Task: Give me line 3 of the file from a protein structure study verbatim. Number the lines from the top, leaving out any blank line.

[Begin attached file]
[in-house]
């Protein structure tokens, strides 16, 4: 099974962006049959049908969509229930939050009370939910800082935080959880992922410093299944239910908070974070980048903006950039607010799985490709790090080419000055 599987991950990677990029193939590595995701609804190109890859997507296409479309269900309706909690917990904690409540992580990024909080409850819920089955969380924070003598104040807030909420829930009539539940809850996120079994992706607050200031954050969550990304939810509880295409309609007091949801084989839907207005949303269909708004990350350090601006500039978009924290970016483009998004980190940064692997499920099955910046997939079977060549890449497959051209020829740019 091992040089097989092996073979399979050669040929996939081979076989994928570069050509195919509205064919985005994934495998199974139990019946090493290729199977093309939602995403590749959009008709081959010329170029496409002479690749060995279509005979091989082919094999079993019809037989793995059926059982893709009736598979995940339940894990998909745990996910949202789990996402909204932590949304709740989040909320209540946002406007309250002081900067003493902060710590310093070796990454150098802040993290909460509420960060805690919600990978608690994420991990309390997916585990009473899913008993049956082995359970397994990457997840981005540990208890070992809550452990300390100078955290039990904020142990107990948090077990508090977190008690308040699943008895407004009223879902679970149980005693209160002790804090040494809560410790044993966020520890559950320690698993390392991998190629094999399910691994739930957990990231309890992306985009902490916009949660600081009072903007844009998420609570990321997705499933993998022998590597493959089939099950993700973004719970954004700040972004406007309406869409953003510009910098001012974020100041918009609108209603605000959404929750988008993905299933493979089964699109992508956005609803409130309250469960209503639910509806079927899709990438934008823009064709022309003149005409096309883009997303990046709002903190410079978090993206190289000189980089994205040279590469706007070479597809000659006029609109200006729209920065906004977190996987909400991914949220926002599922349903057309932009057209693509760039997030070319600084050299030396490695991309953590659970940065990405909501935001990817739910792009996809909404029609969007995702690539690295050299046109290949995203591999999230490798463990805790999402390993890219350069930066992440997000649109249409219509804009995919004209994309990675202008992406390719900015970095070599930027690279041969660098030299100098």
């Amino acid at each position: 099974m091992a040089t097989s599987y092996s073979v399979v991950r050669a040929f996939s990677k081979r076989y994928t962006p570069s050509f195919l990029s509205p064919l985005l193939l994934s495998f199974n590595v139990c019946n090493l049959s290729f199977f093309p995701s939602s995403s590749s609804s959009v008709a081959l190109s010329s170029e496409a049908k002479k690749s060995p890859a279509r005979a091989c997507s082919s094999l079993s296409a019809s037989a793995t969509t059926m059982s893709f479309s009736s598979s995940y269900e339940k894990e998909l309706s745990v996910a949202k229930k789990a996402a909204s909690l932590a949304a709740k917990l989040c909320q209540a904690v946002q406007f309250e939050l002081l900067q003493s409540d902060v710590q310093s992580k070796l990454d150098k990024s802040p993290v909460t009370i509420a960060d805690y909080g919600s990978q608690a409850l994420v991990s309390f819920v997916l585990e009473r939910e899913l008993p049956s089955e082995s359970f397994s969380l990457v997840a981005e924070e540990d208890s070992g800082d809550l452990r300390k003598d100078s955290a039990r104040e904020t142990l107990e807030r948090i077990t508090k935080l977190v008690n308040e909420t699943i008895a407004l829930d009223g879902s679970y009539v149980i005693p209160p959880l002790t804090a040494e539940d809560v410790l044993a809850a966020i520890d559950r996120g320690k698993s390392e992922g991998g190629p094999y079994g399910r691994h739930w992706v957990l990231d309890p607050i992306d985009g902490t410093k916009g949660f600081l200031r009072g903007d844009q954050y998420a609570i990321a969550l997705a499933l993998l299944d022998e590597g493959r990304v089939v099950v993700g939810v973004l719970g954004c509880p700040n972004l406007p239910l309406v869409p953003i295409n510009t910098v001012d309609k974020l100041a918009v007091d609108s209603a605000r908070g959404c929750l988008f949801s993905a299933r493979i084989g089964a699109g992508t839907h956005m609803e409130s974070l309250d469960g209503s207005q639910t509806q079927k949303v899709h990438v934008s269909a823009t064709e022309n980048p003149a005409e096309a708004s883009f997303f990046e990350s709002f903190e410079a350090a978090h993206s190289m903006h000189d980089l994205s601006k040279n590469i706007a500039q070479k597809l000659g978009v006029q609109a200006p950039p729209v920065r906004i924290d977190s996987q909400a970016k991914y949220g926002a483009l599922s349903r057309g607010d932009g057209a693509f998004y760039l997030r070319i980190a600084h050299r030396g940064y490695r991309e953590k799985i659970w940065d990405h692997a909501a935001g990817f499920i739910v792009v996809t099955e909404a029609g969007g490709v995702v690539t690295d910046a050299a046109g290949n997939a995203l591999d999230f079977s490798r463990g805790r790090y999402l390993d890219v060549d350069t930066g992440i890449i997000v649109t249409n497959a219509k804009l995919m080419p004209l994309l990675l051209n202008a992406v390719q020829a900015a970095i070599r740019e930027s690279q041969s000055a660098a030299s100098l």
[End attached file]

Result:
């Amino acid at each position: 099974m091992a040089t097989s599987y092996s073979v399979v991950r050669a040929f996939s990677k081979r076989y994928t962006p570069s050509f195919l990029s509205p064919l985005l193939l994934s495998f199974n590595v139990c019946n090493l049959s290729f199977f093309p995701s939602s995403s590749s609804s959009v008709a081959l190109s010329s170029e496409a049908k002479k690749s060995p890859a279509r005979a091989c997507s082919s094999l079993s296409a019809s037989a793995t969509t059926m059982s893709f479309s009736s598979s995940y269900e339940k894990e998909l309706s745990v996910a949202k229930k789990a996402a909204s909690l932590a949304a709740k917990l989040c909320q209540a904690v946002q406007f309250e939050l002081l900067q003493s409540d902060v710590q310093s992580k070796l990454d150098k990024s802040p993290v909460t009370i509420a960060d805690y909080g919600s990978q608690a409850l994420v991990s309390f819920v997916l585990e009473r939910e899913l008993p049956s089955e082995s359970f397994s969380l990457v997840a981005e924070e540990d208890s070992g800082d809550l452990r300390k003598d100078s955290a039990r104040e904020t142990l107990e807030r948090i077990t508090k935080l977190v008690n308040e909420t699943i008895a407004l829930d009223g879902s679970y009539v149980i005693p209160p959880l002790t804090a040494e539940d809560v410790l044993a809850a966020i520890d559950r996120g320690k698993s390392e992922g991998g190629p094999y079994g399910r691994h739930w992706v957990l990231d309890p607050i992306d985009g902490t410093k916009g949660f600081l200031r009072g903007d844009q954050y998420a609570i990321a969550l997705a499933l993998l299944d022998e590597g493959r990304v089939v099950v993700g939810v973004l719970g954004c509880p700040n972004l406007p239910l309406v869409p953003i295409n510009t910098v001012d309609k974020l100041a918009v007091d609108s209603a605000r908070g959404c929750l988008f949801s993905a299933r493979i084989g089964a699109g992508t839907h956005m609803e409130s974070l309250d469960g209503s207005q639910t509806q079927k949303v899709h990438v934008s269909a823009t064709e022309n980048p003149a005409e096309a708004s883009f997303f990046e990350s709002f903190e410079a350090a978090h993206s190289m903006h000189d980089l994205s601006k040279n590469i706007a500039q070479k597809l000659g978009v006029q609109a200006p950039p729209v920065r906004i924290d977190s996987q909400a970016k991914y949220g926002a483009l599922s349903r057309g607010d932009g057209a693509f998004y760039l997030r070319i980190a600084h050299r030396g940064y490695r991309e953590k799985i659970w940065d990405h692997a909501a935001g990817f499920i739910v792009v996809t099955e909404a029609g969007g490709v995702v690539t690295d910046a050299a046109g290949n997939a995203l591999d999230f079977s490798r463990g805790r790090y999402l390993d890219v060549d350069t930066g992440i890449i997000v649109t249409n497959a219509k804009l995919m080419p004209l994309l990675l051209n202008a992406v390719q020829a900015a970095i070599r740019e930027s690279q041969s000055a660098a030299s100098l």